Thanks for That, Captain Obvious

Creative work can improve enormously when research uncovers interesting insights. But sometimes, it seems researchers must be in collusion with the people who make two-way mirrors or peanut M&Ms.  Because how else do you explain seemingly intelligent people setting up a methodology and constructing the trials to prove this:

Dennis Ryan, Advertising, Olson

The only really interesting thing about this study was that the New Zealand researchers used texting as a means of gathering the information and their response rate was unusually high. Yet another reason to pay attention to mobile.

Anyway, you can read all the amazing, who’d-a-thunk-it facts of the study here.  Just the kind of indepth intellectual content you need to know pre-weekend.  Happy Friday.

 

By Dennis Ryan, CCO, Olson

Can’t Wait Communications and The Dangers of Distracted Driving

A week ago, if you had ever heard of Hollywood plastic surgeon Dr. Frank Ryan, it was because last November, he spent a long ten hours surgically enhancing reality TV celebrity Heidi Montag’s body to cartoonishly pneumatic proportions.

Dennis Ryan, Element 79, Chicago AdvertisingToday, the fifty year old man is known as the guy who accidentally killed himself by driving his Jeep off a cliff while tweeting about his border collie.  That would be a tragic, inane end to any life but given the rising furor over distracted driving and people’s general uneasiness with the phenomenal rise of texting, Dr. Ryan has become a sort of posthumous posterboy for caution.

Eerily, this accident happened the same day that Mashable posted this fascinating infographic on the topic of text messaging.  Click that link and check out some of their statistics about this technology which barely existed as recently as ten years ago.  Among other eye-opening facts, it contends that the Philippines led the world in text messaging with an average of 600 messages per mobile subscriber for month in 2009.  More stunningly, the total number of SMS messages sent annually worldwide last year hovered around five trillion.  That’s 5,000,000,000,000.  To put that in layman’s terms, that’s a crapload.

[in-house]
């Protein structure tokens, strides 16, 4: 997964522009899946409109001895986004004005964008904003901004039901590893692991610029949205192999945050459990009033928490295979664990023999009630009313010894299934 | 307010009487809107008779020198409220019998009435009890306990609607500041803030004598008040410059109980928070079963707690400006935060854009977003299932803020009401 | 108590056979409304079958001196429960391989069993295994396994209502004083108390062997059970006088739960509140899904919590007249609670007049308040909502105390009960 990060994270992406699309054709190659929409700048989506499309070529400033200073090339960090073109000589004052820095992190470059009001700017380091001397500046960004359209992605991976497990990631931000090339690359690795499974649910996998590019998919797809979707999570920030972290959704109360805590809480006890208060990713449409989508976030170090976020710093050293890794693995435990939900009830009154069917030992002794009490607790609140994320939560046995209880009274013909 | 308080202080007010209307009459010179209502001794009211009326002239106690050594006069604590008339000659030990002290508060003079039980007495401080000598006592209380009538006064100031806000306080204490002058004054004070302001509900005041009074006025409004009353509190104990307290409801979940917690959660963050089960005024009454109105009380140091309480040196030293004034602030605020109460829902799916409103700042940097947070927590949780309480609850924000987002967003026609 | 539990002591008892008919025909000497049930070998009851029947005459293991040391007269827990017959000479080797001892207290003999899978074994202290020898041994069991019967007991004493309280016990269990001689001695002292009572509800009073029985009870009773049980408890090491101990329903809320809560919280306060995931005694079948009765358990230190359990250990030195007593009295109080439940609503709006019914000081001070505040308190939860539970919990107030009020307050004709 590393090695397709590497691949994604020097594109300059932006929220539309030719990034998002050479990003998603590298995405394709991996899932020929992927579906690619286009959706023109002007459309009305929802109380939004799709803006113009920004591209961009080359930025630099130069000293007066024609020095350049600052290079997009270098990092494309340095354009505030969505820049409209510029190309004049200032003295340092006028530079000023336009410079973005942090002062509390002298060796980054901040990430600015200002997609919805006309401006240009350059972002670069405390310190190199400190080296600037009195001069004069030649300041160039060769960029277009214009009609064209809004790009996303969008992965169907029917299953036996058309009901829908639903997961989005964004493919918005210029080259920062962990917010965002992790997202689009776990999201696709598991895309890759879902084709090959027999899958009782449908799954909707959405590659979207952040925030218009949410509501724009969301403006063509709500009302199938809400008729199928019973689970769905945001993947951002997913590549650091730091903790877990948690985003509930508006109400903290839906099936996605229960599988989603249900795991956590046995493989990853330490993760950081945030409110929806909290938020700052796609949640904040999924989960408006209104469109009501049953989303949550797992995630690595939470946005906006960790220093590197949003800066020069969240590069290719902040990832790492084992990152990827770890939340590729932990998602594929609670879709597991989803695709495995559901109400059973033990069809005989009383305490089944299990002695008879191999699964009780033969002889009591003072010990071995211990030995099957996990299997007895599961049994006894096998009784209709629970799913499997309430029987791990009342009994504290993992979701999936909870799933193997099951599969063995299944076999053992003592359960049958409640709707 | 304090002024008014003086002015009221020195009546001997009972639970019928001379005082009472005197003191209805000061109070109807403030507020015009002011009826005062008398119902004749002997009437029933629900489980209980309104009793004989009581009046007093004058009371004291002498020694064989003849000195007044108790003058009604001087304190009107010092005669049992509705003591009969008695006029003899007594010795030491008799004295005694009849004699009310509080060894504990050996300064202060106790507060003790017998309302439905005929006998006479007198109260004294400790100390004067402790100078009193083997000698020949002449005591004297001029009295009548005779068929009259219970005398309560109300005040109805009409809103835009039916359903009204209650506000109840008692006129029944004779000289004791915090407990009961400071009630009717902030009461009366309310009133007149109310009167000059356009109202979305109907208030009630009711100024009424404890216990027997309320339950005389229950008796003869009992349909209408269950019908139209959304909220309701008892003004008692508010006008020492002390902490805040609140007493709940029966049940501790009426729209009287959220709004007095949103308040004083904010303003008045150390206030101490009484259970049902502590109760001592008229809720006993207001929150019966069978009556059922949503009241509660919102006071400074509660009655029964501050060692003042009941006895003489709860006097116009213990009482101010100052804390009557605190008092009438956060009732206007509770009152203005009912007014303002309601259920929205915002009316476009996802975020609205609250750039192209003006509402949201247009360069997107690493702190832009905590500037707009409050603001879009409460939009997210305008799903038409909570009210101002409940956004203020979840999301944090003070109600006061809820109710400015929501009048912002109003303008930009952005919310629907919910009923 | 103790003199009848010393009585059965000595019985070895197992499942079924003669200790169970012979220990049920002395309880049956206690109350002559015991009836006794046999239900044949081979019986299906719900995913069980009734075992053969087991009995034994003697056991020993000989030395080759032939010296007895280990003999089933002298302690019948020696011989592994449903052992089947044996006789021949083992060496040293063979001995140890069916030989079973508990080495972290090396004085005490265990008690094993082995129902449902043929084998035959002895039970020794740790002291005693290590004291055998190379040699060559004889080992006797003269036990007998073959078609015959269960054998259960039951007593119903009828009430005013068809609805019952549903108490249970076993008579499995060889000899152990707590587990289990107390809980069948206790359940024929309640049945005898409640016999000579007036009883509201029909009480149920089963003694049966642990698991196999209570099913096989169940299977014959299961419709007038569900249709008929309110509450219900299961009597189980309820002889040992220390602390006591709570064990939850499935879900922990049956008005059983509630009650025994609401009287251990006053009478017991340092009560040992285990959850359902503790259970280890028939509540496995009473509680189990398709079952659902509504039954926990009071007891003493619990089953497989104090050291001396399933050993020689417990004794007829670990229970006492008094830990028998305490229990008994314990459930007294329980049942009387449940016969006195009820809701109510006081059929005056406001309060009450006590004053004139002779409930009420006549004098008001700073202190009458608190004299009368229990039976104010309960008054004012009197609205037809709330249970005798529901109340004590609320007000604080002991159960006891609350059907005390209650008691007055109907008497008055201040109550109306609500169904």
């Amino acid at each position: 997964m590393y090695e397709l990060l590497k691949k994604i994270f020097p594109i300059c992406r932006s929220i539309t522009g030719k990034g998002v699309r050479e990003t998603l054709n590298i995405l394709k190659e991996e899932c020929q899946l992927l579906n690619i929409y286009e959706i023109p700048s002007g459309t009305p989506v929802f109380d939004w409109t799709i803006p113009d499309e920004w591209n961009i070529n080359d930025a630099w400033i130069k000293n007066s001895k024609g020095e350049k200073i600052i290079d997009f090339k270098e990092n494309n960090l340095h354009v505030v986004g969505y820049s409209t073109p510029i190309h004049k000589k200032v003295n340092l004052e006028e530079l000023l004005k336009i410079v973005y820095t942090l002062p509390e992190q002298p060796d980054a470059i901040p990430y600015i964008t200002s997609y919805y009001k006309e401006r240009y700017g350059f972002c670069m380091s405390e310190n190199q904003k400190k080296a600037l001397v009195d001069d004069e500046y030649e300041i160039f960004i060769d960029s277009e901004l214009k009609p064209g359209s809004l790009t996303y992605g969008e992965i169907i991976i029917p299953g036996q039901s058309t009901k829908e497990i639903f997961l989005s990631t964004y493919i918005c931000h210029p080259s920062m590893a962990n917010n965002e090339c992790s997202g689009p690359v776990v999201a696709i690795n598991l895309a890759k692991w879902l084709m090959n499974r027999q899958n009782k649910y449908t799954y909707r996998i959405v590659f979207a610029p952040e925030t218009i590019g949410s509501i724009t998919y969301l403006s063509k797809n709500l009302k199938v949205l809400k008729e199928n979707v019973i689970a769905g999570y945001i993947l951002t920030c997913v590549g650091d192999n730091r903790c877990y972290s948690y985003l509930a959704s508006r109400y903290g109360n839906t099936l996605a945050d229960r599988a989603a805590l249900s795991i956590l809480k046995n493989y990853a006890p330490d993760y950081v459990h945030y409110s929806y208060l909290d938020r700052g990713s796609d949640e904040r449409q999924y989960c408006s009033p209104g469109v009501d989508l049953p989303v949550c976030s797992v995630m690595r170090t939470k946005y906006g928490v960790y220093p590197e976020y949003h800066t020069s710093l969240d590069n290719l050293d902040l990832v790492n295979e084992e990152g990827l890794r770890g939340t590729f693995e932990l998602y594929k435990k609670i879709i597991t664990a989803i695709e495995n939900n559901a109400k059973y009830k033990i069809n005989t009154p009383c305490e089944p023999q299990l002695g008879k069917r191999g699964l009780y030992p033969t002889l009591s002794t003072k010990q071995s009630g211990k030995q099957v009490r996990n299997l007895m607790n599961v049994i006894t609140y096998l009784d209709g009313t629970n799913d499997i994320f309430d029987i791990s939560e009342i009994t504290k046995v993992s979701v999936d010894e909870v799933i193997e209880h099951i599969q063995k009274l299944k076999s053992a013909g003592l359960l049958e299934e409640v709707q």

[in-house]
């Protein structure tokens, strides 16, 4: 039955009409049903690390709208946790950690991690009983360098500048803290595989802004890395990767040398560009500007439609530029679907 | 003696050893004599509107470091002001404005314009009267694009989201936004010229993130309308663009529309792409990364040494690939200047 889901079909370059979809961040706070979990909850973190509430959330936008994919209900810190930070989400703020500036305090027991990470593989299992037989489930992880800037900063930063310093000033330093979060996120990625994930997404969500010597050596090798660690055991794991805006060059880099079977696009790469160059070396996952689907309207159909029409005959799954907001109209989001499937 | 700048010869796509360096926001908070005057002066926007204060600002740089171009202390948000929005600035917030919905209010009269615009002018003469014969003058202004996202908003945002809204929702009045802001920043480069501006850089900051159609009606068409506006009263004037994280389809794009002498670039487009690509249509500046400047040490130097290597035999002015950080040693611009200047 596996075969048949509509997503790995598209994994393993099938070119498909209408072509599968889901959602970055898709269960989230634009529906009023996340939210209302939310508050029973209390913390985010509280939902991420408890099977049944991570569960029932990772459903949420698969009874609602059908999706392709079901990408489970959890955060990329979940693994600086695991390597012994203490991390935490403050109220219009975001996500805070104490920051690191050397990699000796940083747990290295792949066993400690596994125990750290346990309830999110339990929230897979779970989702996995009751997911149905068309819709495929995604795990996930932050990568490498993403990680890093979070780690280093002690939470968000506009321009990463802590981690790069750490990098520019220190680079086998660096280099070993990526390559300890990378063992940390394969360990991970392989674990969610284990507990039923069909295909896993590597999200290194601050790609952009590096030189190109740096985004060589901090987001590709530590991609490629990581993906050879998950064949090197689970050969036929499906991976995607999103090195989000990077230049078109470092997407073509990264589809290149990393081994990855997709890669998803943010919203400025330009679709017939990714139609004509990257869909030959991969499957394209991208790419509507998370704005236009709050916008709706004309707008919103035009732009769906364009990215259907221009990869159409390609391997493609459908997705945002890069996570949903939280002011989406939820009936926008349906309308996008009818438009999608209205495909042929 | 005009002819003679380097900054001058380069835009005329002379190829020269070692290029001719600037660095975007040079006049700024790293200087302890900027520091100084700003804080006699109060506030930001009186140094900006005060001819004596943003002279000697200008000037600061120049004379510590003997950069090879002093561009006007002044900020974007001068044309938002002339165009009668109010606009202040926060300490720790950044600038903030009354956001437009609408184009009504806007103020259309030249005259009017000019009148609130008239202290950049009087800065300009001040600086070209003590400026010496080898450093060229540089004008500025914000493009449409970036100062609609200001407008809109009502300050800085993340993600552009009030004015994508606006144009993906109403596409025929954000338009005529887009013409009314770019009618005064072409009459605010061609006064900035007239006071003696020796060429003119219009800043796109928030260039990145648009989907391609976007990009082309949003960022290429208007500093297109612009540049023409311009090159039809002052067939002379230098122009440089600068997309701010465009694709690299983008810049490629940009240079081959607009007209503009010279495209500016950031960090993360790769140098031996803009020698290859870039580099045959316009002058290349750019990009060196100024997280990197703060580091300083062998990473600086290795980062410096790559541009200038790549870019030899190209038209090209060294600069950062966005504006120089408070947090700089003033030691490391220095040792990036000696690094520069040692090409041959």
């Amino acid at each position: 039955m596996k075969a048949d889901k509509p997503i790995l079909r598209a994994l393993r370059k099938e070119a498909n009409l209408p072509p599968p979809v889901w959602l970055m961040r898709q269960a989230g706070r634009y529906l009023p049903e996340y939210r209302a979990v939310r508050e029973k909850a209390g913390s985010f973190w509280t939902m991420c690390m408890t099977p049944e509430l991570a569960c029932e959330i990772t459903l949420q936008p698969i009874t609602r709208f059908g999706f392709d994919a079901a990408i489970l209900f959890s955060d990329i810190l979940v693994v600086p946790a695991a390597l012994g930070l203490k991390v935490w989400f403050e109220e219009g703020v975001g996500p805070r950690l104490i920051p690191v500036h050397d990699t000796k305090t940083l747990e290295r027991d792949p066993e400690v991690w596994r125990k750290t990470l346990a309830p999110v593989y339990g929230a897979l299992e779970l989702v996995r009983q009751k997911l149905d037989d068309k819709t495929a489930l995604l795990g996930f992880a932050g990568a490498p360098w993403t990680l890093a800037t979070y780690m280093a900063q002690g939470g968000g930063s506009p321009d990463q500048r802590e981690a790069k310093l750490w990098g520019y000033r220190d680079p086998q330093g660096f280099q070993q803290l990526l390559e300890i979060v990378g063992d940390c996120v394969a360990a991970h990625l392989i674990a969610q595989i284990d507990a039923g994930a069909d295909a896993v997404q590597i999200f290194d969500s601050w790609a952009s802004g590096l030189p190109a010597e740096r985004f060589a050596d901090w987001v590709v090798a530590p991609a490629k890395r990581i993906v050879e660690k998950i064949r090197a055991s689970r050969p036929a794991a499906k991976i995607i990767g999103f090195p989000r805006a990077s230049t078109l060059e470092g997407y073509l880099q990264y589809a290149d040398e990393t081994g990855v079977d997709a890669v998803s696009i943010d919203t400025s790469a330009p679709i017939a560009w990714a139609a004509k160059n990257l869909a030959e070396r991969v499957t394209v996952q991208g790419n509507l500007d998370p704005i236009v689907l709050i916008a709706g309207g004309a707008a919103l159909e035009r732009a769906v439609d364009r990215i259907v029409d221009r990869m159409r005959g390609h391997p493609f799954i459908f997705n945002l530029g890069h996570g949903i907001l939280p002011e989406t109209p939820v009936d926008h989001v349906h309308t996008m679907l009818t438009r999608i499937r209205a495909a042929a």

We live in a time of continual distractions and constant upgrades.  What this means for long term social repercussions isn’t yet fully understood.  We’re gonna have to get an app for that.

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By Dennis Ryan, CCO, Element 79

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Is That The Mobile Revolution In Your Pocket?

Industry visionaries have been touting this for a few years now and while I agree that mobile will be an important platform, I’m hoping it hurries up and gets here before my eyesight starts to really fade and I can no longer read that small screen.  If it does gain critical mass, the Mobilenet will be the second new mass communications medium in twenty years.  That will introduce even more profound platform, behavioral and social changes for us to adjust to in a wickedly short period of time.

Sent from my iPhone

Sent from my iPhone

Stephen Riley, our resident social media power user, monitored the Twitter posts from yesterday’s first day speakers at the Ad Age Digital Conference in New York. Of the long list he forwarded, the ones that really stood out quoted John Stratton, CMO of Verizon.  Among other things, he talked about how 13-19 year olds text eight times more often than they call.  They also average a four minute reply time to an SMS versus two days for an e-mail.  But the most remarkable fact Stratton highlighted was the rate of App Store downloads and how they dwarf the rate of iTune downloads.  In many ways, the rapid adoption of this platform demonstrates that the handheld computer is already here.

To purists of course, the iPhone is merely a really good smartphone, not truly the portable computing device they envision as servicing a mobilenet-enabled future.  And yet, hackers and bloggers have rated this little beauty roughly akin to a PowerBook, circa 2000, with a CPU clocking at 400MHz, bus speed of 100MHz, and 128 MB of RAM. Mobile gaming advocates even claim it has more power than the Nintendo DS and PSP systems combined.  Which means the iPhone has no shortage of app driving power on hand.

And talk about app opportunities.  With more than 25,000 to choose from and more coming on line every week, the App Store stands as a testament to the value of free content and open source.  The iPhone itself will celebrate its second birthday in June; this past February marked the first birthday for the crucial iPhone development kit.

The social impact of relatively young technologies and platforms like the iPhone and YouTube and Facebook blows historical precedent out of the water.  And yet ultimately it reinforces a great truth that many seem resistant to grasp: we are not led into the future on platforms, we are led by ideas.  Platforms enable ideas, but without ideas, you simply have the Newton.

By Dennis Ryan, CCO, Element 79